All three of us teared up a bit. My partner, my Uncle, and me, starring at my Miss Australia Quest Mother. For the rest of the trip my Uncle toted that red bag around wherever we went. He would pull out that framed photo of my Mother at every opportunity, and every time he did I felt I belonged, wherever we were. In the end, the butterfly of my heart and I belonged on that boat, on Salina, on a ferry, on several trains, in the breakfast nook in our accommodation, at the Colosseum, at the Vatican, and in several random restaurants along the way. It doesn’t really matter what the location is, I am at home with the overly emotional, butterfly-hearted, kilt-wearing, framed-picture-carrying, Miss-Australia-Pageant-entering crazy people that are my family … Aahhh, my people!





6 comments on “My People

  1. May I share a Salina story?
    Miriam and Lorna Cockrell, step-cousins to Chettie, Fettie and all the other Lo Schiavos, made a trip to Salina in 2004. After an uncomfortable crossing in a hot, noisy and crowded cabin, the girls, Deb and Uncles Bunks and Marco accessed the village of Santa Marina. Right at the bus-stop in the dust and glare is a plaque, on the wall of the little church. “Ai figlie morte per la patria”, “the sons who died for their country” The third name listed is “Lo Schiavo, Giuseppe”. A similar plaque on the wall of the big church announces that the Carillon is “Una regola della famiglia Lo Schiavo”, a gift from the Lo Schiavo family. There was a display of the history of the wine trade, for which the islands were once famed, in the foyer of the Council Chambers. Paintings of the wine ships, lithographs of the casks being loaded, vignerons record-books of the harvests and yeilds. Some wine-bottle labels from the early 19th. century, with the patron’s name “Lo Schiavo, Antonio”.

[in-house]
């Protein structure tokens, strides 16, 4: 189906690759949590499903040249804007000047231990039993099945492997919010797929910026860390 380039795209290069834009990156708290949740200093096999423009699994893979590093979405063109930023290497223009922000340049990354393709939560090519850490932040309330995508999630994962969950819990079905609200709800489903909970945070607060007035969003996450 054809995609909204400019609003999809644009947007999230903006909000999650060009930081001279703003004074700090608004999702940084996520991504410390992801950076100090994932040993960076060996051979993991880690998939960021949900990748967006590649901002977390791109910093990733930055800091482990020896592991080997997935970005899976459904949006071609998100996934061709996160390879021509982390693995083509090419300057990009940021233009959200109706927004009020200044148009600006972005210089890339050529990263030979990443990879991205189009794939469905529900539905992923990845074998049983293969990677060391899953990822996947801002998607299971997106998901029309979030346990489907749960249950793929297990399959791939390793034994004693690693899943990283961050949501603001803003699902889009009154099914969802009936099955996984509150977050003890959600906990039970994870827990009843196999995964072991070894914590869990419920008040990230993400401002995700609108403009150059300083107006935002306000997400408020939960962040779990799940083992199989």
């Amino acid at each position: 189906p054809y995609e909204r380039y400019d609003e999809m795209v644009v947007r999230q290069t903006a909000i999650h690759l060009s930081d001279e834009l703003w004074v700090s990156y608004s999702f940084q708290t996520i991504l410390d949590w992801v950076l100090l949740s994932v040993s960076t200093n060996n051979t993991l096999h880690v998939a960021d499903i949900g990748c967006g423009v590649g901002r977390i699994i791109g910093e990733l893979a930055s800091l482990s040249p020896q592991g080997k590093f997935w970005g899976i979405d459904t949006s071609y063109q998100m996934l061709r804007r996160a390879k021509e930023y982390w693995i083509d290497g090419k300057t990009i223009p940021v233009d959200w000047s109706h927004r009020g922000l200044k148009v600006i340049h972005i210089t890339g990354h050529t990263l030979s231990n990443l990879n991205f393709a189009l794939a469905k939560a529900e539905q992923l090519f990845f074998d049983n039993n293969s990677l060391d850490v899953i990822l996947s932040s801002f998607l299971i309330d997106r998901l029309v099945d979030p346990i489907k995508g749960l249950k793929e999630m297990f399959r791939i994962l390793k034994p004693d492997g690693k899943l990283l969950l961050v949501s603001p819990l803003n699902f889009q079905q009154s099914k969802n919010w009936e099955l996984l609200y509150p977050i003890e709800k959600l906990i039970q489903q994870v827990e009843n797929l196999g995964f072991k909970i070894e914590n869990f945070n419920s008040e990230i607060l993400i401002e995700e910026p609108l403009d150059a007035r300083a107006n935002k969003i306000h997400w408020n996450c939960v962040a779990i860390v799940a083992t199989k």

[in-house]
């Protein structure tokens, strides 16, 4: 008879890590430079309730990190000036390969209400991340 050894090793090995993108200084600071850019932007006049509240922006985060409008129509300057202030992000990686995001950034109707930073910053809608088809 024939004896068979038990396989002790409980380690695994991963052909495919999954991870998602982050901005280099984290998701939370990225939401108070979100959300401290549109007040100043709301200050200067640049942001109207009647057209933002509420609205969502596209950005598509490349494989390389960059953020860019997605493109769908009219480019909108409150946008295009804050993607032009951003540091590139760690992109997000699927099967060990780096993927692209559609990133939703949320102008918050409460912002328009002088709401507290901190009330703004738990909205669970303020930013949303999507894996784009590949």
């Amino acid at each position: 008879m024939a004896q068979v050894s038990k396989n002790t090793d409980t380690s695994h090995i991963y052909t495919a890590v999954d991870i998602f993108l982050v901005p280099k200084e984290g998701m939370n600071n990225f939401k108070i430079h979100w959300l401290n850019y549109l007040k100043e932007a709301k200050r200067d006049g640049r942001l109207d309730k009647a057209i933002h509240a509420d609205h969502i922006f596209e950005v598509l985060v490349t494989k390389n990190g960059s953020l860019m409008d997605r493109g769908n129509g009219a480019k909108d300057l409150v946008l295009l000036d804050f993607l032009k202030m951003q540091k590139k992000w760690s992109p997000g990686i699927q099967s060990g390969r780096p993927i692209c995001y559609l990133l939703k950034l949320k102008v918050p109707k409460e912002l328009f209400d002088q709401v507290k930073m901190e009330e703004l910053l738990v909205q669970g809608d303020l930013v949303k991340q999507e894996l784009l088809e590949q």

We visited the cemeteries at Malfa and S. Marina, headstones of the Lo Schiavo’s of the last seven generations who lived and died there.
    Cousin Miriam saw these names. “Uncle Marco! Your name is on everything! You must be so famous here!!”
    Is that why we always go back? There will never be a Lo Schiavo Street in Newtown, Malabar, Wombara or Coonamble, but there’s a cracked bell in the big church in Santa Marina that tolls the hour. It’s a dry, discordant clank, but
    “She has got our name on Him”

  2. @Natureboy – Thanks Mister! … Portable Mums, the new black!

    @ Wilma – Thank you so much! As you know, Mothers are the best, and should be taken everywhere. Thanks for reading. Xxx

    @ CynthK – Thanks for reading miss Cynth, I truly appreciate it. It’s nice that all these comments come from my extended family. I’ll need a bigger frame next time! Xx

    @ Uncle Marco – Ah yes, Fabe took us to those sights too, and it’s true, I did feel part of some infamy! It would be lovely to visit with my other uncles one day (nudge nudge). Love you Uncle Marco. x

    @ Slinkylinks – Oh I know, it’s a terrible truth and it makes me shudder VERY often! x